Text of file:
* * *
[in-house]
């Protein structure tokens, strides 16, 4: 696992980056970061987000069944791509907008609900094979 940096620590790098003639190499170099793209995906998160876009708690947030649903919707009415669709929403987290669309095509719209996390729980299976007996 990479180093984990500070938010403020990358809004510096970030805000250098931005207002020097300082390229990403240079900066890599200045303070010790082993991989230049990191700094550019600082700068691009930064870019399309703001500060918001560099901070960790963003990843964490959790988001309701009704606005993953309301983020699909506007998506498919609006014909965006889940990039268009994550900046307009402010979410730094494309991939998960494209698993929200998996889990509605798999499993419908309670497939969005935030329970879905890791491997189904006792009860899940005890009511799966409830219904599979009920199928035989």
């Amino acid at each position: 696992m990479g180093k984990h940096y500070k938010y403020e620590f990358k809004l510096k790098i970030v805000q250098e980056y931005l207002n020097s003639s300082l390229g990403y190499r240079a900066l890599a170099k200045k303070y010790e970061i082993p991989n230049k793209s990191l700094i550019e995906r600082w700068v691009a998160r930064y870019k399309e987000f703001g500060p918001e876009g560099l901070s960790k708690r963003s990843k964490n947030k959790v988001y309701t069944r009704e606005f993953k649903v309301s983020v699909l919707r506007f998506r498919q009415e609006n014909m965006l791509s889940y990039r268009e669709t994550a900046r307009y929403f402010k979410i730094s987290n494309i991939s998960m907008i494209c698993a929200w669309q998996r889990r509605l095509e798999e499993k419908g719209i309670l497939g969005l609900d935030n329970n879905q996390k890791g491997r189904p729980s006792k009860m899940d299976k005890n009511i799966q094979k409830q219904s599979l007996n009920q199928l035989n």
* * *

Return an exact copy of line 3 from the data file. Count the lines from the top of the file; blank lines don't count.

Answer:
């Amino acid at each position: 696992m990479g180093k984990h940096y500070k938010y403020e620590f990358k809004l510096k790098i970030v805000q250098e980056y931005l207002n020097s003639s300082l390229g990403y190499r240079a900066l890599a170099k200045k303070y010790e970061i082993p991989n230049k793209s990191l700094i550019e995906r600082w700068v691009a998160r930064y870019k399309e987000f703001g500060p918001e876009g560099l901070s960790k708690r963003s990843k964490n947030k959790v988001y309701t069944r009704e606005f993953k649903v309301s983020v699909l919707r506007f998506r498919q009415e609006n014909m965006l791509s889940y990039r268009e669709t994550a900046r307009y929403f402010k979410i730094s987290n494309i991939s998960m907008i494209c698993a929200w669309q998996r889990r509605l095509e798999e499993k419908g719209i309670l497939g969005l609900d935030n329970n879905q996390k890791g491997r189904p729980s006792k009860m899940d299976k005890n009511i799966q094979k409830q219904s599979l007996n009920q199928l035989n």